North Central New Jersey Edition
Bookmark and Share Email this page Email Print this page Print Feed Feed

Rosie Speaks

The Yamas and Niyamas are the first two limbs of the eight-fold yogic path. Devoted study and practice of these ten principles can literally bring your yoga practice to life throughout all of your daily activities.

The 5 Yamas are ethical guidelines for the yogi, pertaining to his or her relationship with others in society, the outer environment and nature.

  • Ahimsa (non-violence) asks us to practicing loving kindness towards others and ourselves through a complete commitment to non-violence in thought, word and deed.
  • Satya (truthfulness) encourages us to be genuine and authentic to our inner nature by having integrity and being honorable without concealing the truth, downplaying or exaggerating.
  • Asteya (non-stealing) is more than simply not taking what is not yours. Asteya asks us not to rob ourselves or others of time, experiences or freedom.
  • Brahmacharya (non-excess) helps us to practicing moderation in all forms, so as not to deplete ourselves of vital life force energy.
  • Aparigraha (non-attachment) refers to voluntary simplicity. This principal asks us to not accumulate beyond what is necessary and to voluntarily release things when it is time to let them go.

The 5 Niyamas are ethical guidelines for the yogi, pertaining to observances of one’s Self, without blame or judgment.

  • Saucha (purity) refers to maintaining cleanliness, orderliness and balance by adopting both internal and external purification practices. This involves eating purely, thinking purely and having humility and pride in the human body as a vehicle of experience.
  • Santosha (contentment) encourages us to practice equanimity and to maintain a peaceful, tranquil mind.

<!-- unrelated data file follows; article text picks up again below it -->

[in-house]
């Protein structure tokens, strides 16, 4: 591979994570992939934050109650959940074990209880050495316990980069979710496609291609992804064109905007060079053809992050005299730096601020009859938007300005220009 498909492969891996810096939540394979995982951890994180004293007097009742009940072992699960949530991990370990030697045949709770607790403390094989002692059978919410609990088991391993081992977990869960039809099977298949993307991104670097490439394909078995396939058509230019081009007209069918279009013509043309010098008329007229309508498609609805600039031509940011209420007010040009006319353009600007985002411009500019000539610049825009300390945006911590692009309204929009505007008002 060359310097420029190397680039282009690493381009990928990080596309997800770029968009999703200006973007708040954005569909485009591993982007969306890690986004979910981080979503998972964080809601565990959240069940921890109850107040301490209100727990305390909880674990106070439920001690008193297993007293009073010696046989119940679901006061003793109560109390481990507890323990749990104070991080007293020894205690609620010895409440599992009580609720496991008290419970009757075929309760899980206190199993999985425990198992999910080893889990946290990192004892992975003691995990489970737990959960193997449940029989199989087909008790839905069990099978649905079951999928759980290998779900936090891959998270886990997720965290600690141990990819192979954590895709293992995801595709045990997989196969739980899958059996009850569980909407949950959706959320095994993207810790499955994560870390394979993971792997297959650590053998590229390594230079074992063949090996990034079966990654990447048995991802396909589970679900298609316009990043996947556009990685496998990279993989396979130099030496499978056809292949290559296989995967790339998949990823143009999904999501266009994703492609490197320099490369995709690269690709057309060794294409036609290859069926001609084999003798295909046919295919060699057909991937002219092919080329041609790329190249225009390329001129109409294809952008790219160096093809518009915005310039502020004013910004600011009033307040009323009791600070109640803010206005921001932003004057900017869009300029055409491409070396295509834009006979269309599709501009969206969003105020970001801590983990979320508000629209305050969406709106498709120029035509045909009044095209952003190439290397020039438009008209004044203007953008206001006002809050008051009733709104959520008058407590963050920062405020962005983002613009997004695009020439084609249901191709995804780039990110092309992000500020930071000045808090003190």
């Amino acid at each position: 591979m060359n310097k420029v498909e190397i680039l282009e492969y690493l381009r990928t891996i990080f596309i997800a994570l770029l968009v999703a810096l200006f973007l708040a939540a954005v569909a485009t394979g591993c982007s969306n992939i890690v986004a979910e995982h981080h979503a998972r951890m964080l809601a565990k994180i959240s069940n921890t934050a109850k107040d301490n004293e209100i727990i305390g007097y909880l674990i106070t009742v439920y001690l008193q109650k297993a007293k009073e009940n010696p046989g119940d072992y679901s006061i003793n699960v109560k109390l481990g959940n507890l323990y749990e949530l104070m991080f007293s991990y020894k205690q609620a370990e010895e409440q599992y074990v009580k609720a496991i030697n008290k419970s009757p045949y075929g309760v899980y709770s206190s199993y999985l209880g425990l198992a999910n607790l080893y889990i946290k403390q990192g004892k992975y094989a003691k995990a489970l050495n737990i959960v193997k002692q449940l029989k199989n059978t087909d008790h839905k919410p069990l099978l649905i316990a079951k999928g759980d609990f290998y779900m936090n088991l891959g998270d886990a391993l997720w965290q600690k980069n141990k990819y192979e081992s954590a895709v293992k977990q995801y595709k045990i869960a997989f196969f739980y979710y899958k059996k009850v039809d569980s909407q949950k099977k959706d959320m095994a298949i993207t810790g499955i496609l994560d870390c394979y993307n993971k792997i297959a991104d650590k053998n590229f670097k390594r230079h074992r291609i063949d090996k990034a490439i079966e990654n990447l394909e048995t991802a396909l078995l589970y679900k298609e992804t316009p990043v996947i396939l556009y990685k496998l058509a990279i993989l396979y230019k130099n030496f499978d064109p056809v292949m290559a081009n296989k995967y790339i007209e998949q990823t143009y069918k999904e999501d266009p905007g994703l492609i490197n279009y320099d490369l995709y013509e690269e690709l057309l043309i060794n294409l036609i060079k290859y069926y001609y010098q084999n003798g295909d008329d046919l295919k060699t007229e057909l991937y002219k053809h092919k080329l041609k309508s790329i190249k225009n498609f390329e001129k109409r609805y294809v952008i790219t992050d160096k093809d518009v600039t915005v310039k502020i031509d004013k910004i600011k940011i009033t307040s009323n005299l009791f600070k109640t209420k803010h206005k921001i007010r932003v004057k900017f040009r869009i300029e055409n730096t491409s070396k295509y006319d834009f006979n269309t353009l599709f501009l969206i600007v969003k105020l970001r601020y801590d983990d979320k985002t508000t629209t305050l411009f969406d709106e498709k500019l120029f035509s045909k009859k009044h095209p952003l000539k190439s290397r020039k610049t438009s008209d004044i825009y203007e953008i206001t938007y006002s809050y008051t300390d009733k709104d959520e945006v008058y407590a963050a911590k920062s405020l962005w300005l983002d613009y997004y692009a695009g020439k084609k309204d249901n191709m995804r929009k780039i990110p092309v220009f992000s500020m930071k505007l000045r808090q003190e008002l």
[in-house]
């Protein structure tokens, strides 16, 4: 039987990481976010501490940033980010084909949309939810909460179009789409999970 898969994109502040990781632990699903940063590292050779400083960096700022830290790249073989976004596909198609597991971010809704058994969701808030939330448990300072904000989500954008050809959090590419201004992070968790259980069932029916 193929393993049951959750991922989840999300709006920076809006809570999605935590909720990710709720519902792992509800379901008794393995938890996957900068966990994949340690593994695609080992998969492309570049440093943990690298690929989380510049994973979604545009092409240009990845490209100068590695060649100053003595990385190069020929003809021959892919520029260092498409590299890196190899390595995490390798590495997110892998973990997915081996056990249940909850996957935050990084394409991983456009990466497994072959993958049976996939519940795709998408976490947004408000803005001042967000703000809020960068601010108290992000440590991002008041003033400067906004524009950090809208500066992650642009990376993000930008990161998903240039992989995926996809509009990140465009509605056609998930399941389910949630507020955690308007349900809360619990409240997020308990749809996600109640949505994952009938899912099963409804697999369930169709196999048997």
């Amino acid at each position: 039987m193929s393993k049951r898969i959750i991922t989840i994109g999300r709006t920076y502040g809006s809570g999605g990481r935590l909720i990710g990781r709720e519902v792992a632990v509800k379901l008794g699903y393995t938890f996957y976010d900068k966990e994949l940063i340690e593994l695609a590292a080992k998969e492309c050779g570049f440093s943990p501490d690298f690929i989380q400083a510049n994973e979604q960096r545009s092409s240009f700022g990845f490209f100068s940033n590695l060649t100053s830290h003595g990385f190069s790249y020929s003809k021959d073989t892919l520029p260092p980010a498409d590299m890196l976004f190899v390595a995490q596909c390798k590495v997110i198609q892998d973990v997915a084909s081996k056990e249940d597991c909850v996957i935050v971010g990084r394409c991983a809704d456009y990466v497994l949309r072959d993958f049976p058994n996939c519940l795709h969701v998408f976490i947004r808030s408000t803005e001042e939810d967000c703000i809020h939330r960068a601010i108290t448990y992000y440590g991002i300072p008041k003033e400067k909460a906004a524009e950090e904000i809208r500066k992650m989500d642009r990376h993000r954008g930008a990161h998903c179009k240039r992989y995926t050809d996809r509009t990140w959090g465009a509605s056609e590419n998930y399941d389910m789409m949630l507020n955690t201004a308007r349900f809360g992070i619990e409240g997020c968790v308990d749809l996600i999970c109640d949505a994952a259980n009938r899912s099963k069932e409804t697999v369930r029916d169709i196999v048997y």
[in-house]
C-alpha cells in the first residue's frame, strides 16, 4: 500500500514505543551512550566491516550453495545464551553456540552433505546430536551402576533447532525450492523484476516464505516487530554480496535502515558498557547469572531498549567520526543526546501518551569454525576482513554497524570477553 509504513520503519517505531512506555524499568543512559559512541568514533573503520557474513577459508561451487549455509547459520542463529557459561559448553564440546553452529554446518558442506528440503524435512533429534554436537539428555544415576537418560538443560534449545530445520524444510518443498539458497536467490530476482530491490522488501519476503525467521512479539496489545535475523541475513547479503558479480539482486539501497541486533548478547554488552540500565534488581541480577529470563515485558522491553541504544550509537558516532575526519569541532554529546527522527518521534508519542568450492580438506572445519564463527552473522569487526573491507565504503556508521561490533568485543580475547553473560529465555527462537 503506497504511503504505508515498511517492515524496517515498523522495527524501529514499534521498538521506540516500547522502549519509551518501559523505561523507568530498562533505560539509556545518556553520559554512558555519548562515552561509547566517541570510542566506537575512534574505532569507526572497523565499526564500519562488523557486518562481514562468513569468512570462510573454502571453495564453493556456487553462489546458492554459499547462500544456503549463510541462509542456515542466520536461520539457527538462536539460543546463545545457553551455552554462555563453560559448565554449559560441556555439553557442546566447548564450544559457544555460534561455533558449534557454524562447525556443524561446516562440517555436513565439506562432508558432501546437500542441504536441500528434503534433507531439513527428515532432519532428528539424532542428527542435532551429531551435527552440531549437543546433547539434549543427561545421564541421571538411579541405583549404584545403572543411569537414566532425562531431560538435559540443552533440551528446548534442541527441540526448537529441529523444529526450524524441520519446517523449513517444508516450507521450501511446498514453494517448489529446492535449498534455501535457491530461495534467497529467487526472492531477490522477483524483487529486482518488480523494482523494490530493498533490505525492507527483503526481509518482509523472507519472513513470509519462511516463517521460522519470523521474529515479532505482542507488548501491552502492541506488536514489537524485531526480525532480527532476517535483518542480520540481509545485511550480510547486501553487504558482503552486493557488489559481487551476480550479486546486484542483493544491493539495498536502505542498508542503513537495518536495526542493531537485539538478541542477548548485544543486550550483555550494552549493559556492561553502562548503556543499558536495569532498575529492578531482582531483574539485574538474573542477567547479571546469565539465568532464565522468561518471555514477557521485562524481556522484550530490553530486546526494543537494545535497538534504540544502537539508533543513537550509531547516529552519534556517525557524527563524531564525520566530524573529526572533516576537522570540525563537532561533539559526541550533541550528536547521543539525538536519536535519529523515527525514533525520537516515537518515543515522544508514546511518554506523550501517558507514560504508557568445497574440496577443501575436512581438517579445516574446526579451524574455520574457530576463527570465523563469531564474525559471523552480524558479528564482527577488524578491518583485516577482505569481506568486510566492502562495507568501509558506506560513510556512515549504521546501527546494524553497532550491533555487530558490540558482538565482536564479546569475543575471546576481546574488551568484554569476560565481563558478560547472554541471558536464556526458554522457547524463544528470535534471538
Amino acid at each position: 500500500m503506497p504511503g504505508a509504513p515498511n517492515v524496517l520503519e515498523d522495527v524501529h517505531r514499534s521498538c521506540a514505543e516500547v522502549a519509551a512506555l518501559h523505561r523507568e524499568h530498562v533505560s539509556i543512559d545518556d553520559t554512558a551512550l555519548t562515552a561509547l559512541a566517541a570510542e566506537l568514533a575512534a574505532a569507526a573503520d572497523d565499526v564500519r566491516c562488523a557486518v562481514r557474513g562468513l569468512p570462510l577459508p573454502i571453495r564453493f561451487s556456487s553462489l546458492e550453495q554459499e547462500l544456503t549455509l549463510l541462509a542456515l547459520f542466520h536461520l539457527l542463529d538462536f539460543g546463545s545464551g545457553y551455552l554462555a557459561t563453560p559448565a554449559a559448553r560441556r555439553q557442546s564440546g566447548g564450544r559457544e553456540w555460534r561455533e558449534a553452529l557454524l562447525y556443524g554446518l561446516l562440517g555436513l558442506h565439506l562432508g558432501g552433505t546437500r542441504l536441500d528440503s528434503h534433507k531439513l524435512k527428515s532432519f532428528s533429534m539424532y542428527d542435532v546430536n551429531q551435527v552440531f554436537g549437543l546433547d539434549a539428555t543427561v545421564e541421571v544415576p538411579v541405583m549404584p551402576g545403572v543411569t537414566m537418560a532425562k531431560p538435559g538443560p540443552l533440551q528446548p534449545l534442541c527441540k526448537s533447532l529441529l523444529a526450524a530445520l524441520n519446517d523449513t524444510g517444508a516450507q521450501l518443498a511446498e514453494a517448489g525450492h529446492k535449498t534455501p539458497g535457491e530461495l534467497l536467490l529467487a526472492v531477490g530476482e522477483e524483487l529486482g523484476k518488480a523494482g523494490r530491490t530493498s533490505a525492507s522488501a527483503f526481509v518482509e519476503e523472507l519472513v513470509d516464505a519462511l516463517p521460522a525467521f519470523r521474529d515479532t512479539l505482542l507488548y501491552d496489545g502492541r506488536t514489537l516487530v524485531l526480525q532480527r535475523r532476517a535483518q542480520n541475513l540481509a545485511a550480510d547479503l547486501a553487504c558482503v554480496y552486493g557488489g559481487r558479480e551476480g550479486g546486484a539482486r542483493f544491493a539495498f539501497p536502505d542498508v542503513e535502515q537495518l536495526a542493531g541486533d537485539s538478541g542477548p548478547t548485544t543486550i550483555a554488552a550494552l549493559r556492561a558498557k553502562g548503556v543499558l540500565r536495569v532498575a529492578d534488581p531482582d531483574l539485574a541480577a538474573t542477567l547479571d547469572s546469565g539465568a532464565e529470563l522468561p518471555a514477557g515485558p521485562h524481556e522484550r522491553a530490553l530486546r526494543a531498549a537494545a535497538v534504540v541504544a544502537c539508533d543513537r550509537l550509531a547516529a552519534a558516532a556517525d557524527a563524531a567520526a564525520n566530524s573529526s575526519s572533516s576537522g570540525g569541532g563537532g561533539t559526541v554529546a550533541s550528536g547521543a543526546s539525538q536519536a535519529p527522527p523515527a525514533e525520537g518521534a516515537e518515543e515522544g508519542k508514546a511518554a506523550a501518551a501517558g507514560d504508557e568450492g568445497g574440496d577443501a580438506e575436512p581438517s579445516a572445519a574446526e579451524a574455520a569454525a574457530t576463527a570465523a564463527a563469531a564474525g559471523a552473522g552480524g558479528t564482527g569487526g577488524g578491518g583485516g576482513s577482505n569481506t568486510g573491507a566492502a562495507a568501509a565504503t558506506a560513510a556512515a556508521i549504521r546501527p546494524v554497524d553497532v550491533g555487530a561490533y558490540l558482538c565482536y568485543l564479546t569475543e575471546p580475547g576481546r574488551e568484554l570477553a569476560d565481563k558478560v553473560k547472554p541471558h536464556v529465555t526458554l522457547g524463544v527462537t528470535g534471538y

• Tapas (discipline) is a taming of the ego as expressed through self-discipline, willpower and patience. Through this discipline, it can be possible to connect with our true spirit without letting ego get in the way.
  • Svadhyaya (self study) explains that through self-inquiry, mindfulness, discernment and daily journaling, we can become contemplative about how the yogic teachings may apply to our psychology and lifestyle.
  • Ishvara Pranidhana (devotion) calls for open-heartedness in the form of complete surrender and willingness to serve the source and humanity.

          I invite you to reflect on how the Yamas and Niyamas can be applied in your personal yoga practice to help maintain a grounded and balanced physical, mental and emotional body on and off the mat.

Rosie Lazroe is a certified yoga teacher and master reiki practitioner. For more information, you can contact her at 732-596-7384, rosie@naturalawakeningsnj.com or visit RosieLazroe.com.

 

Edit ModuleShow Tags

More from Natural Awakenings

Being Present as the Future Unfolds

Spring has finally arrived and so has Decision Day and AP exam season. Needless to say, May is a big month for many teens, especially seniors.

Heal Your Life, Change the World

The 2019 Symposium features some of the best integrative doctors and healers, who will speak on how they heal their clients “from the inside out” with diet and vitamin protocols.

Spring the Energy Body into Motion

I believe that when yoga postures are practiced mindfully, they can keep both the physical body and the energy body healthy. A good visual is to imagine the breath as the conductor of this process.

The Human Heart

As someone who finds math challenging, know that it is quite a statement when I say that emotions are infinitely more complex.

Have You Ever Heard of the Holistic Chamber of Commerce?

Imagine an organization that nurtures you and your holistic business. One that understands the unique challenges that holistic businesses face.